Which current Falcons should be considered building blocks?

Falcons: AJ Terrell Greatness on display

Terry Fontenot and Arthur Smith are ushering in a new era in Atlanta, and it begins in less than three weeks at the NFL Draft. The Falcons haven’t picked this high since the team selected Matt Ryan in the 2008 draft. That’s ironic, considering his heir apparent could be taken this year. After finishing 4-12, many fans have doubts about the roster entirely, and rightfully so. However, I am here to ease your worries by identifying current Falcons that are building blocks for the future.

First, in an earlier article, I brought up the point that scheme is superior to talent in the NFL, “But that doesn’t mean Henry could plug and play in any offense; remember, the scheme is superior to talent. Before Smith (2016-2018), Henry carried the ball over 500 times for 2,293 yards (4.6 YPC) and 22 touchdowns compared to his 681 carries for 3,567 yards (5.2) and 33 touchdowns. So, as I’ve said before, who exactly made who?”

It is the most “team” game in all professional sports because you depend on more people than any other, making the talent gap not as big as in other leagues like the NBA and MLB. The NFL is ultra-competitive, and it’s never more apparent than when a Wild Card team wins the Super Bowl, which has only happened ten times since 1970 but is still a realist possibility where it’s much more unlikely for an equal underdog in other sports to win their respective championship.

I mention how close the competition really is in the NFL because Arthur Smith’s addition will matter more than any single free agent or rookie from the draft this year will. The Falcons don’t have a 4-12 roster but just were outmatched schematically almost every week. There was never a flow or rhythm to the offense, and the defense felt stale and predictable. The influx of culture and scheme Smith and Fontenot are bringing in will be the difference-maker because there are already building blocks for the new regime. Here we will look over some of the players that should be in the new regime’s long-term plans.

AJ Terrell‘s contract expires in 2025, making him the player with the longest contract on the team and will surely be in Dean Pees, Arthur Smith, and Terry Fontenot’s future plans. 2024 will see some long-time Falcons’ contract extensions expiring, some of who deserve extension and belong in the new regime’s plans for the future. Ryan, Jake Matthews, Julio Jones, Deion Jones, Chris Lindstrom, Kaleb McGary, Marlon Davidson, Matt Hennessey, Mykal Walker, Jaylinn Hawkins, and Sterling Hofrichter are all in the group of expiring contracts in 2024.

Those on rookie contracts — Lindstrom, McGary, Davidson, Hennessey, Walker, Hawkins, and Hofrichter — will be hard-pressed to not be a part of the team for the next three years. Lindstrom is the only one who seems already worth a second contract. At the same time, I feel confident in saying McGary, Davidson, and Walker will be impact starters at some point before their expiration date. A second contract could be worth exploring depending on how they respond to the new scheme and coaching staff. The jury is out of Hennessey and Hawkins as the sample size is much too small to make a fair prediction of their future status within the organization. Hofrichter should be on a short leash, as he wasn’t overly impressive his rookie year with plenty of opportunities and at an easily replaceable position.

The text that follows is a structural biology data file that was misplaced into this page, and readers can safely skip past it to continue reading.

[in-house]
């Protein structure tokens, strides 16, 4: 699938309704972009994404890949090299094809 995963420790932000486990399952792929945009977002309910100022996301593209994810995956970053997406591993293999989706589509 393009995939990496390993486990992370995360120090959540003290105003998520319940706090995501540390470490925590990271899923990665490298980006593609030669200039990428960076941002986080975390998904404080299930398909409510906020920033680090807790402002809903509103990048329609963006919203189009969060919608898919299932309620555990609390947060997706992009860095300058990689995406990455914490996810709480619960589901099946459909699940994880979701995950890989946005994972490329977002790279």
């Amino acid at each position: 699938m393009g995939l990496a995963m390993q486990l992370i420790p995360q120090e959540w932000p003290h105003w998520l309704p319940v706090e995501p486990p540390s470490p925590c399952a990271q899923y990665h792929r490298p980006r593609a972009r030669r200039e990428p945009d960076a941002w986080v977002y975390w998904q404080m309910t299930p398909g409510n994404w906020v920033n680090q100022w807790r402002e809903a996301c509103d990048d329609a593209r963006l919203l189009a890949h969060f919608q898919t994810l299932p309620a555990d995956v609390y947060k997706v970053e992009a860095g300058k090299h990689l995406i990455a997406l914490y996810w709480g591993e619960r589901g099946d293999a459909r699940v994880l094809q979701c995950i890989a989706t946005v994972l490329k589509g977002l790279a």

That leaves Matty Ice, Julio, and Debo — all fan favorites. I’m here to tell you that the long-term plans probably only involve the latter because it has never been conducive to winning Super Bowls to pay a wide receiver so a large percentage of the available cap, while Ryan’s fate depends on the direction Fontenot goes on April 29th. There are even fewer players whose contracts expire in 2023 deserving of being labeled as “building blocks” of the future.

First and foremost, Grady Jarrett has every bit of potential to be a Falcon for life as any. He is clearly the best player on the defense and is continuing to climb as a player. Calvin Ridley is also an ascending talent, though; I have more reservations about handing the former Alabama wideout top of the market money. Depending on how the team handles Julio, Ridley will likely be a part of Smith’s offensive vision. The rest of the 2023 expiring contracts are expendable and will have to improve dramatically to make it into the conversation of future plans.

The two players whose 2022 contract expirations I see being approached about second contracts are Younghoe Koo and Russell Gage. The former is an obvious piece, as reliable kicking is hard to come by, unlike punting. On the other hand, Gage has steadily improved each year in the league and could find himself a bargain extension for a team that has to pay two other receivers so much. Fontenot could choose to go with Gage over either Julio or Ridley. The complete list of who I think should be considered the building blocks of this team is below, spread around at skilled and non-skilled positions. Ryan would be on the list, but the draft could decide his future regardless of what I think.

AJ Terrell

Jake Matthews

Deion Jones

Chris Lindstrom

Kaleb McGary

Marlon Davidson

Grady Jarrett

Calvin Ridley

Younghoe Koo

Russell Gage

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